- Fourth-quarter consumer credit card balances last year climbed $61 billion, or 6.6%, over the prior quarter to $986 billion, surpassing a pre-pandemic high of $927 billion, according to the Federal Reserve Bank of New York’s Center for Microeconomic Data. That $61 billion increase was the largest gain since the Fed began recording the data in 1999.
- Compared to December of 2021, the credit card balances at the end of last year were $130 billion higher, which was the largest annual growth in such balances, the Fed said. Meanwhile, credit card debt delinquencies of 90 days or more were also on the rise, increasing to 4.01% in Q4 2022, up from 3.2% in the year-earlier quarter, according to the Fed.
- An analysis from the New York Fed’s Liberty Street Economics blog found that younger borrowers have higher credit card debt than older borrowers. Delinquency rates for consumers in their 20s, 30s and 40s were higher than those in their 50s, 60s and 70s.
In its analysis, the blog speculated that worsening delinquency rates may be due to an increase in interest rates, higher inflation and a return to pre-pandemic patterns. The decline could also possibly be related to a deterioration in underwriting standards, the blog said.
The fact that younger borrowers are struggling to repay their credit card and auto loans even while federal student loan repayments have been paused is a concern because repayment on the student loan obligations is planned to resume later this year, the post noted.
“Credit card balances grew robustly in the 4th quarter, while mortgage and auto loan balances grew at a more moderate pace, reflecting activity consistent with pre-pandemic levels,” Wilbert van der Klaauw, economic research advisor at the New York Fed, said in a statement. “Although historically low unemployment has kept consumer’s financial footing generally strong, stubbornly high prices and climbing interest rates may be testing some borrowers’ ability to repay their debts.”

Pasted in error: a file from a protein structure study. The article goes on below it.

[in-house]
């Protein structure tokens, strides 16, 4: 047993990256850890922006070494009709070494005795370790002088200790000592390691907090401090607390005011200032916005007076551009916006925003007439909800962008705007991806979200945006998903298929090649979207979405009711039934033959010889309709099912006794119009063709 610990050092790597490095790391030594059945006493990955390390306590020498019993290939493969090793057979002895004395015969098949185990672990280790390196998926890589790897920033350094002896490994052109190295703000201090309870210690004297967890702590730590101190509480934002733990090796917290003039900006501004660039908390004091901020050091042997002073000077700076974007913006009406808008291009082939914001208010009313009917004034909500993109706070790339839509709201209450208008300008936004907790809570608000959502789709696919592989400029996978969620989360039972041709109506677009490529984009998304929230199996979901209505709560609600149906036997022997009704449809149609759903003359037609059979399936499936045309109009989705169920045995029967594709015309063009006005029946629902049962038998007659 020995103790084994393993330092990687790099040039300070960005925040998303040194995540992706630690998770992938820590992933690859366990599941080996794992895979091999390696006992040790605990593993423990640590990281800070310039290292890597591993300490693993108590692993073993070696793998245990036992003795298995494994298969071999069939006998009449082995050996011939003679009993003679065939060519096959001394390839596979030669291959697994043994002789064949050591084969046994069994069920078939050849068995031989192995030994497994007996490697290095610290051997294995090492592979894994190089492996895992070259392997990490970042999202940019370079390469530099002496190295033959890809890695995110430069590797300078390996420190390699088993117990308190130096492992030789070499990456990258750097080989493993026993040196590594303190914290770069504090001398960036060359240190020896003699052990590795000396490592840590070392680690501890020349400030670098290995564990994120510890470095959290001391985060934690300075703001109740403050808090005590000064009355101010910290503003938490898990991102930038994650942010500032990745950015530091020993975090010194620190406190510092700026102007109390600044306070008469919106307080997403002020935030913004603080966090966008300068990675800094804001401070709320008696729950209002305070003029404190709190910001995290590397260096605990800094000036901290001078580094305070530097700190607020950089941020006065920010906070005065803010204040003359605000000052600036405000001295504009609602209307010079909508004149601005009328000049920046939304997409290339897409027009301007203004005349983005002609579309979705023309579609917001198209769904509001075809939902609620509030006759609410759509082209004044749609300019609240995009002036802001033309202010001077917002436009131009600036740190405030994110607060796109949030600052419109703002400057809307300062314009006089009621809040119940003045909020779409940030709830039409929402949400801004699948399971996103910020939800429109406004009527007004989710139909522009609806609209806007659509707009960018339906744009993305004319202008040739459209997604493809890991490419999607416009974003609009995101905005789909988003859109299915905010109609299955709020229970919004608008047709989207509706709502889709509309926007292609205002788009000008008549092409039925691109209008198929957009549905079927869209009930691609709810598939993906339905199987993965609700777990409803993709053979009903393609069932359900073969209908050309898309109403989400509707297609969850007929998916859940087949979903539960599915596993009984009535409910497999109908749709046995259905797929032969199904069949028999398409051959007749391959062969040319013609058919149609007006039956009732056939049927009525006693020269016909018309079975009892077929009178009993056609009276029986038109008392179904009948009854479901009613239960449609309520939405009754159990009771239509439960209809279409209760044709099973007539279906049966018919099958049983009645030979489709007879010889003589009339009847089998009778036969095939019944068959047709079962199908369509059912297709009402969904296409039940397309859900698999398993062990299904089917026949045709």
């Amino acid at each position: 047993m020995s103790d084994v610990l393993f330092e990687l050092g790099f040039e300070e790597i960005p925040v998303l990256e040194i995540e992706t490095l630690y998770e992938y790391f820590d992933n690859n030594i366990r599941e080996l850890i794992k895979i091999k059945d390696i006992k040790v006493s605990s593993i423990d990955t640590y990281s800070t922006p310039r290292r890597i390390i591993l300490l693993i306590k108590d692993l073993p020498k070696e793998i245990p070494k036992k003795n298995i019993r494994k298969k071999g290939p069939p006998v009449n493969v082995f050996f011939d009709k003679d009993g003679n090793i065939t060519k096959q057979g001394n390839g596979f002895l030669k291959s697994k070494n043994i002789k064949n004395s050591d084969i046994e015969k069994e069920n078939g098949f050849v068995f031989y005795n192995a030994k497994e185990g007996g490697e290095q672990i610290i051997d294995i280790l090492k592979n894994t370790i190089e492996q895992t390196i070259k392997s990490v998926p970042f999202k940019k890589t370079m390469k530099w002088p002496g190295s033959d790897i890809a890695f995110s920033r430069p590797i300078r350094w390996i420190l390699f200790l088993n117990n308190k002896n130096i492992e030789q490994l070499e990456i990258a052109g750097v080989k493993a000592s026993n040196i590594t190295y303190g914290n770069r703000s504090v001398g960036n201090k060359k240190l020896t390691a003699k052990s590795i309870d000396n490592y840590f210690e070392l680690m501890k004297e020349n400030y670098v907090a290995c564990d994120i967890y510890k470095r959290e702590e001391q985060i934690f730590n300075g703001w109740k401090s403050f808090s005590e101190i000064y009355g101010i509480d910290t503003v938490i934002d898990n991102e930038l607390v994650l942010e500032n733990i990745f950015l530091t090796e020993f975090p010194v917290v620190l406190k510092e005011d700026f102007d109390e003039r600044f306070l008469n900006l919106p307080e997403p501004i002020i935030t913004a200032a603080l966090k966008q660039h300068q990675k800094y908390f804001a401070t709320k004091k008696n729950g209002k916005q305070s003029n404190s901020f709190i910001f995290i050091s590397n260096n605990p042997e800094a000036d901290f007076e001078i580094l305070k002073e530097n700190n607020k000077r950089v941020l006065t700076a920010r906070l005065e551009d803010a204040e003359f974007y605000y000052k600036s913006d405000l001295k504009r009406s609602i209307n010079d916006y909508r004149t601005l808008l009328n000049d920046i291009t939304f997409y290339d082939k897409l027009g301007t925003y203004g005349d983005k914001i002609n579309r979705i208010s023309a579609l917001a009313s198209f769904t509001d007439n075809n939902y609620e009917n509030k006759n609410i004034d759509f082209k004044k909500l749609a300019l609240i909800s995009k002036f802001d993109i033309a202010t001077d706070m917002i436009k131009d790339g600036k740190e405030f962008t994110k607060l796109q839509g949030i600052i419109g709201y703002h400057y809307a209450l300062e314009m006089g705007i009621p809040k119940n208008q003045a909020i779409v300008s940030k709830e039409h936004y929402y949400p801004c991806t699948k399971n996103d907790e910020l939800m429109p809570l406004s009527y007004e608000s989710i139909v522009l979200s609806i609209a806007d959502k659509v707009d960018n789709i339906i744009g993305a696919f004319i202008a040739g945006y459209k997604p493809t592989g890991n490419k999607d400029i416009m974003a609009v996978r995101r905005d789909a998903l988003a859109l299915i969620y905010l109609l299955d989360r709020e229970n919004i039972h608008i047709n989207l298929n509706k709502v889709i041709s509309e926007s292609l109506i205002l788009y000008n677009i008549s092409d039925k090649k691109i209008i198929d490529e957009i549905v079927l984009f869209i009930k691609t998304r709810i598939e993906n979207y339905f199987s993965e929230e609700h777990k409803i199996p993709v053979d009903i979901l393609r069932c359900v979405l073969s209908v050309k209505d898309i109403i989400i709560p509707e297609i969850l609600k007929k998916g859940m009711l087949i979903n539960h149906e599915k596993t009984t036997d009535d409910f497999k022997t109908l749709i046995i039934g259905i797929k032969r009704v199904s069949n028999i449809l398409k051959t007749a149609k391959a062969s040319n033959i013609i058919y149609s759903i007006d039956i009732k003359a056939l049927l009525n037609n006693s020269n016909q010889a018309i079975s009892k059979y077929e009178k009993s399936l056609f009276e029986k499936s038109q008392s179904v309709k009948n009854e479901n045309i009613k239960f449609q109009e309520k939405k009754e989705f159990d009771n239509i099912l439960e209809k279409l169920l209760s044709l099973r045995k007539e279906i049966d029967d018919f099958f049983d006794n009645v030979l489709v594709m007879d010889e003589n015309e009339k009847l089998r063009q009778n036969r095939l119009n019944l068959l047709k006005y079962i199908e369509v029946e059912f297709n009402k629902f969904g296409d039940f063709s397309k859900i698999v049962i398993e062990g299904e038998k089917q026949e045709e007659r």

One could argue that the rise in credit card debt and delinquencies comes as no surprise, given an increase in credit card demand and former credit reporting agencies delinquency forecasts.
A November report from the New York Federal Reserve Bank found that 27.1% of consumers applied for a credit card during the previous 12 months as of October, up from 26.5% in 2021. The Fed also found at that time that the rejection rate for credit card applications dropped by 2.4 percentage points to 18.5%.
About a month later, TransUnion released a forecast predicting that financial institutions would only originate 80.9 million credit cards this year, down from 2022. The report also noted that more than half of consumers felt their incomes weren’t keeping pace with inflation, and over eight in 10 cited inflation as one of their top three financial concerns over the next six months.
Meanwhile, credit card companies are seeing a rise in consumers unable to pay off their debts. Discover Financial Services said in a February SEC filing that its charge-off read reached 2.81% in January, an increase from 2.54% in December and 2.46% in November. In a separate filing, Synchrony Financial also said its net charge-off rate rose to 4.2% in January, compared to 3.5% in December.
As credit card companies watch the demand for their products and overall delinquency rates rise, they also face scrutiny from regulators and lawmakers.
Earlier this month, the Consumer Financial Protection Bureau proposed amending the Credit Card Accountability Responsibility and Disclosure Act to prohibit companies from charging more than $8 per payment in late fees, or more than a quarter of the minimum monthly payment amount. The agency estimated that U.S. households pay roughly $12 billion in late fees annually, but that rule change could cut that figure down around $9 billion.
Centering attention on the Visa-Mastercard duopoly, Senator Dick Durbin (D-IL) introduced the Credit Card Competition Act bill, which require that merchants have access to credit card networks other than Visa and Mastercard for routing transactions, but the bill did not pass last year. Senator Durbin said he planned to reintroduce the bill this year.